The décor was quite curious, stark and industrial with what looked like bullet holes in the concrete walls with what seemed to be rust! Hmmm! Pale linen banners hang from the ceiling shielding the diners from the rest of the restaurant and the bar. Occasionally our surly New York waitress would waft through the banners and give us the minimum of service and assistance with translating the dishes on the menu. Clearly she wasn’t looking for a tip or is this laissez faire attitude the ‘thing’ now? Whatever the case, we were completely unimpressed! I didn’t think that tomato avoidance would be especially required but I also don’t like rice or noodles so I was keen to decipher the all appetiser menu. Eventually I selected Tai Sea Bream with Summer Truffle and “Jazzy” Cucumber Petals – Pekin Duck and Foie Gras. If I am totally honest, they look very elaborate but and beautifully constructed but I can’t really pick out the individual flavours. The cucumber has a pleasing crunch and coolness but I am not aware I am eating duck for the third night in a row. And don’t get me wrong, I adore duck but as I deftly chopstick the artistic little creation into my mouth,I can’t actually detect duck. And I have to remind myself that the other sophisticated little parcels contain summer truffles, maybe I am just tired! Next I have Kobe beef with Maitake Mushroom Sukiyaki (which apparently means cooked in big pot). I am huge fan of Kobe beef, it has a beautiful marbling which is part breeding and part the traditional beer and sake diet. It is also reported that the cows Kobe comes from, known as Wagyu (which means Japanese cow) are massaged to help promote marbling and one assumes makes for a happier cow. I’m afraid that I just can’t appreciate the fabulous-ness of Kobe beef in this dish, I do better than K who finds gristle in her Chicken Yakitori and N says her noodles are dry. And I can’t remember if S found his noodles to his taste, he was probably just trying to stay awake and not slump into the aforementioned noodle dish. Whilst I am trying to be bowled over by my Kobe, I recall hearing of Masa before and whip out my BlackBerry to consult this blog. And yes, I have researched Masa when I was first tried to choose a restaurant for DD and my special birthday meal. Not knowing a huge amount about the New York restaurant scene, one of the first things I looked at was the newly appointed Michelin stars. And there it was, Masa had been awarded two Michelin stars by the illustrious French restaurant critics and I’d also commented that Jamie Oliver had raved about this place. As we were all fairly surprised - the frankly insolent service, the lack lustre food and strange pock marked interior - I ask our ‘friendly’ waitress if they indeed do have two of the finest Michelin stars. She shrugs and says that New York magazine have awarded them five stars and wafts off again. Being a committed gourmand I actually have the printed list of New York magazine’s 101 best New York restaurants in my bag – okay, I am slightly obsessive. I leaf through, I already know that Le Bernardin is considered to be number one, but to my surprise Masa is number two! Our waitress meanders back to declare that they do indeed have two Michelin stars, so clearly the guys from Michelin had either had their sake spiked or had been given a totally different experience. What were they thinking when they awarded the super friendly, really tasty fresh food of Union Square Café with nothing and Masa two? I can appreciate that perhaps we were a little jaded after a long week but despite the fabulous company they was just nothing remarkable about our Masa trip – I can’t even decide whether to award it one fork, maybe I have to add another category, ‘no forks’ and add them to that!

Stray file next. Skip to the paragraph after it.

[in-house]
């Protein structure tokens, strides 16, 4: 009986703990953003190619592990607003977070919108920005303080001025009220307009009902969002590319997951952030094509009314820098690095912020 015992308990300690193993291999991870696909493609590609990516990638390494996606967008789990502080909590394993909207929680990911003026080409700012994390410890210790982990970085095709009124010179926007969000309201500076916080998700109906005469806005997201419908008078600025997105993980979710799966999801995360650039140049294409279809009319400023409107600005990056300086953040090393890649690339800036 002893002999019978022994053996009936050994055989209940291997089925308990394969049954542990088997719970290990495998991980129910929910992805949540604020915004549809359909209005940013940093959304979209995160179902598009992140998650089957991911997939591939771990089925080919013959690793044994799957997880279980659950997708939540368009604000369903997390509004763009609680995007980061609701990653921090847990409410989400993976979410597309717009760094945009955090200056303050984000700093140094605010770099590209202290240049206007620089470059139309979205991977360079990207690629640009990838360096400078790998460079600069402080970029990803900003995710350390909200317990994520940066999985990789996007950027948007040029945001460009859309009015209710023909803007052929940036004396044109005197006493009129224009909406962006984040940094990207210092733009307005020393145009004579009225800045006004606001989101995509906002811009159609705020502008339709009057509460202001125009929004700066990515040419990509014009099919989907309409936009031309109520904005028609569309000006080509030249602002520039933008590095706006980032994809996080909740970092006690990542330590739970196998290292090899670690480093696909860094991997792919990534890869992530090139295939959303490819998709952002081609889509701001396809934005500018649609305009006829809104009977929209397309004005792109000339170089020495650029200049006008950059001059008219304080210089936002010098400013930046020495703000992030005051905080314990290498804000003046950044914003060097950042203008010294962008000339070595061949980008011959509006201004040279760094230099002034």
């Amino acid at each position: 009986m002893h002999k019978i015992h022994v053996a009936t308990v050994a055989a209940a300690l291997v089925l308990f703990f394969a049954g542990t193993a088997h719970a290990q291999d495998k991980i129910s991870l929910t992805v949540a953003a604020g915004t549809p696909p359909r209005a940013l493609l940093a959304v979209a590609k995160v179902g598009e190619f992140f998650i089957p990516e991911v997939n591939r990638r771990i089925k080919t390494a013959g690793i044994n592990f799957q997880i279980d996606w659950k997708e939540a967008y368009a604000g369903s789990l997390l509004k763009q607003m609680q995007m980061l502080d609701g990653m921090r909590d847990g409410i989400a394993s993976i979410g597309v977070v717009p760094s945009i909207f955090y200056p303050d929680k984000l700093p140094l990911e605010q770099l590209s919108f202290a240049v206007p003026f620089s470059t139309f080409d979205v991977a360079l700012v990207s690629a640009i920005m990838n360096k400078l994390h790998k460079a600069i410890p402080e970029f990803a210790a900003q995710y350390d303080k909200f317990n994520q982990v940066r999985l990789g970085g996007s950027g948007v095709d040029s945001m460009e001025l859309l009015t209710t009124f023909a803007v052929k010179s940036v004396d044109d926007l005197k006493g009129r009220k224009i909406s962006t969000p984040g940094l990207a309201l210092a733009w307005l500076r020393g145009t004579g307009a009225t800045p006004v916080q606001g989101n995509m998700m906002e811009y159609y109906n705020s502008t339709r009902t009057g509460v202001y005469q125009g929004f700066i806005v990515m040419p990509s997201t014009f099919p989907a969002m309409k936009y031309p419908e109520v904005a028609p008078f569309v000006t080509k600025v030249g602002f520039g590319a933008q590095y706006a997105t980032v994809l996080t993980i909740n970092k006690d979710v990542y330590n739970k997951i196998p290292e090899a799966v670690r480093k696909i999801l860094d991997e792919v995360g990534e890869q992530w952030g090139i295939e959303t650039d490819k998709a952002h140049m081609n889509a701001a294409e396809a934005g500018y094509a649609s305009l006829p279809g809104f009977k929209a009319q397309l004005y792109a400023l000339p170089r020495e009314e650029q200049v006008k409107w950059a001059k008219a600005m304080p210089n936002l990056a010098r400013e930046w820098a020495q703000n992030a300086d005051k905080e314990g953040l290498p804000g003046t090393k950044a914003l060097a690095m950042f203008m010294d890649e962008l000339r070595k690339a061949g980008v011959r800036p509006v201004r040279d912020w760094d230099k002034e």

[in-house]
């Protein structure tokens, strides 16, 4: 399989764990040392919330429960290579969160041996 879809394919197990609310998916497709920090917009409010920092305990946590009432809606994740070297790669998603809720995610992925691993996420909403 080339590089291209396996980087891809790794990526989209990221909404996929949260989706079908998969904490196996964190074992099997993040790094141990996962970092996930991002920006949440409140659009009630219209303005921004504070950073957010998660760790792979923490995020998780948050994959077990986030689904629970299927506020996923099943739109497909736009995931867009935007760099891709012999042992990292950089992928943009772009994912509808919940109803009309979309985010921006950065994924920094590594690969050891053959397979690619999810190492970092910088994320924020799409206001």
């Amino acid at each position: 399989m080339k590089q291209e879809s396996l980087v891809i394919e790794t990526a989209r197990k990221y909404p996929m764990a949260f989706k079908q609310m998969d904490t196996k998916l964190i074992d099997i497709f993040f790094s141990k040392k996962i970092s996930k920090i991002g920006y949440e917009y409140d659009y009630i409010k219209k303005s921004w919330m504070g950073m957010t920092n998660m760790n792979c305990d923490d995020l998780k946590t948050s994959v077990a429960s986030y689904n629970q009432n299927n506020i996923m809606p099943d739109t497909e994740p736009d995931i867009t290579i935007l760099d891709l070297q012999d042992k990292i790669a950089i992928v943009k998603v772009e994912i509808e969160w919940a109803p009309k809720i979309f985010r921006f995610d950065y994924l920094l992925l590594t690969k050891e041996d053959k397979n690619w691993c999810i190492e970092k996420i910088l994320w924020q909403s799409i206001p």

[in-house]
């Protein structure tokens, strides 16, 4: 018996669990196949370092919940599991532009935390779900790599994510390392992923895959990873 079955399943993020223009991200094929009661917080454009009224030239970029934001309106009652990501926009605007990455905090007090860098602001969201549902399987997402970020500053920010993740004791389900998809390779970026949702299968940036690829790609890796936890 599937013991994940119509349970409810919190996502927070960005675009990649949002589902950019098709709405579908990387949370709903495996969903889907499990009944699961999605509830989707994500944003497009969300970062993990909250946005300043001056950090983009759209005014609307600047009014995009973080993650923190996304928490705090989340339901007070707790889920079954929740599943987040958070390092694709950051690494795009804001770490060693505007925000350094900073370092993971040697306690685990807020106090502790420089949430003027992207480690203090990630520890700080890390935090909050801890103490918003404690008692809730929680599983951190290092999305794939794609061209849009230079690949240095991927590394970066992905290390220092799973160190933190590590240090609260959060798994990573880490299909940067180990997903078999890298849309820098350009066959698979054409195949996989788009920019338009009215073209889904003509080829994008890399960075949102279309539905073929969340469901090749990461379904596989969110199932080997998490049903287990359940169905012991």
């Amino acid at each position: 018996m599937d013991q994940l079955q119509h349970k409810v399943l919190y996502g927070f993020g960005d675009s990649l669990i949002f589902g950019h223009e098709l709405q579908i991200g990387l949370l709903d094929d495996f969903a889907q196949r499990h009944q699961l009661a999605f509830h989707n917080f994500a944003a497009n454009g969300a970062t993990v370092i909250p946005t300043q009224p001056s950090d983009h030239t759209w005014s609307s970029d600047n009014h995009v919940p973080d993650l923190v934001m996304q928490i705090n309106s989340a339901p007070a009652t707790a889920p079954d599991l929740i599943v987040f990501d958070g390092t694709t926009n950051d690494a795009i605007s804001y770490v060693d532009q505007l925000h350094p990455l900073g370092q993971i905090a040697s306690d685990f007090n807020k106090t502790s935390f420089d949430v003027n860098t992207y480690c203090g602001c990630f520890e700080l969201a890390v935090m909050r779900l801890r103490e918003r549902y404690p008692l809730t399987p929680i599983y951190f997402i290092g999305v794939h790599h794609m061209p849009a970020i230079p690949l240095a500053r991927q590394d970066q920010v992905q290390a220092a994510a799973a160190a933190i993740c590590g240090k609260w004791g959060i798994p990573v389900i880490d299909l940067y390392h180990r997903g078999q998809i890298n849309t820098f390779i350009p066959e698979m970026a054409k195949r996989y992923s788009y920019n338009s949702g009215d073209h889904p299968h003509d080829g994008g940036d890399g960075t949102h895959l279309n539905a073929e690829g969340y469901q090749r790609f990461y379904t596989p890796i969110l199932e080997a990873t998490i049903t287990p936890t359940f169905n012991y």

On my return I have done further research and it appears we were in the Masa Bar and not the Masa restaurant and I read that Masa is a seriously jaw-droppingly expensive experience. Clearly we just weren’t paying enough to appreciate ‘the full Masa’, I am still very confused. The oddest thing is though, the upshot of my Michelin enquiry obviously provoked our waitress into a little more service, 'too little too late frankly' but I’d love to know what the higher powers she consulted thought when I asked such a foodie question. Suddenly everyone felt the need to swing by our table and enquire as to our enjoyment, but we’d finished by then and were just looking forward to sinking into our respective beds.

So in conclusion, Masa – a total mystery to me!


Anonymous said...

So THAT is why it wasn't fantastic - we were in the BAR! And, we didn't even drink ;) Maybe that would have spill some hot sake on my dry noodles and microbits of kobe beef....


J said...

Hmmm - I'm not sure if we can allow the fact it was the bar as an excuse - it was just pretty bad and the Michelin star boys were conned!